WASHINGTON • The number of Americans filing for unemployment benefits unexpectedly declined last week to a three-month low, signalling durability in the labour market.
Initial jobless claims dropped by 7,000 to 262,000 in the week ended Feb 13, the lowest since Nov 21, a report from the Labour Department showed yesterday. Last week coincided with the period that the government surveys businesses and households to calculate February's payrolls and jobless rate.
The labour market has exhibited persistent strength despite softer foreign sales, a sign that domestic demand is helping the US weather a global slowdown.
More hiring and fewer firings that lead to enhanced feelings of job security have the potential to encourage an acceleration in consumer spending.
Mr Millan Mulraine, deputy head of US research and strategy at TD Securities in New York, said: "Even though it gives us only one side of the labour-market ledger, jobless claims are effectively a gauge on overall business sentiment."
The report is "a good indication that businesses are more inclined to hold on to what they have and add to that, as opposed to reduce their payrolls."
The median forecast in a Bloomberg survey called for 275,000 claims after 269,000 a week earlier. Estimates ranged from 255,000 to 285,000. The four-week average of claims, a less volatile measure than the weekly figures, decreased to 273,250, the lowest since Dec 19, from 281,250.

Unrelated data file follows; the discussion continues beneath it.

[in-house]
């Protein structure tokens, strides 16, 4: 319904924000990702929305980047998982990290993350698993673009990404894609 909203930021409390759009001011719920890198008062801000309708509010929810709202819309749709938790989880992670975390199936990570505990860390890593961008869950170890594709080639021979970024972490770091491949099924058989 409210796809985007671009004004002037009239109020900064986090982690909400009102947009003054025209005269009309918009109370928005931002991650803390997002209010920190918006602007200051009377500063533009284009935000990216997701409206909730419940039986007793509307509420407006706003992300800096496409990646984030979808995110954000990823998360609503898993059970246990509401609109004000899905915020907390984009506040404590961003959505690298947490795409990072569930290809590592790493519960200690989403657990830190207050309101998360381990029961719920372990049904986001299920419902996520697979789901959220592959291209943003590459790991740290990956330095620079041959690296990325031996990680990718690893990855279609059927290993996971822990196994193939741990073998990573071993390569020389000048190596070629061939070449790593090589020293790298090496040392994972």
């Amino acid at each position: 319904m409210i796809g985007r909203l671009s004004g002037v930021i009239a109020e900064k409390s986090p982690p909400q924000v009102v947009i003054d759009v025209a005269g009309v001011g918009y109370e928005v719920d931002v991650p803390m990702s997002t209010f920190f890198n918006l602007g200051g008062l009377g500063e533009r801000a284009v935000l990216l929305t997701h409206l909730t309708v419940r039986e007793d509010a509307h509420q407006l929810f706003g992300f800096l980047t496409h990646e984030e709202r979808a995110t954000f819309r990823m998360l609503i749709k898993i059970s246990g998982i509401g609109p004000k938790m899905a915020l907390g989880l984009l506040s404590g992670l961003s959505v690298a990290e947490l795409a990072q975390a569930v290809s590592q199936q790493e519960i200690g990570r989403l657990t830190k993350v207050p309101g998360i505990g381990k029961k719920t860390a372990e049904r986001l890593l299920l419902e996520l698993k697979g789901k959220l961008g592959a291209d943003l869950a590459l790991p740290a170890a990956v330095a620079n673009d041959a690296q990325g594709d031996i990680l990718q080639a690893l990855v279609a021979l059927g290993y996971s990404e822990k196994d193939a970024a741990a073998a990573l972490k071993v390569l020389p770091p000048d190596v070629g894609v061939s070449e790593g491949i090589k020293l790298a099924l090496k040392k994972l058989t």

The latest figure compares with an average of 285,250 during the comparable employment survey period for January. The economy added 151,000 workers in January, the fewest in four months.
The number of people continuing to receive jobless benefits rose by 30,000 to 2.27 million in the week ended Feb 6. The unemployment rate among people eligible for benefits climbed to 1.7 per cent from 1.6 per cent. These data are reported with a one-week lag.
Initial jobless claims reflect weekly firings, and a sustained low level of applications has typically coincided with faster job gains. Layoffs can also reflect company- or industry- specific causes, such as cost-cutting or business restructuring.
Beginning in March of last year, claims have remained below the 300,000 level that economists indicate is consistent with a healthy labour market.
Still, the four-week moving average has climbed steadily since reaching a 42-year low in October, around the same time growth began to slow the world's biggest economy.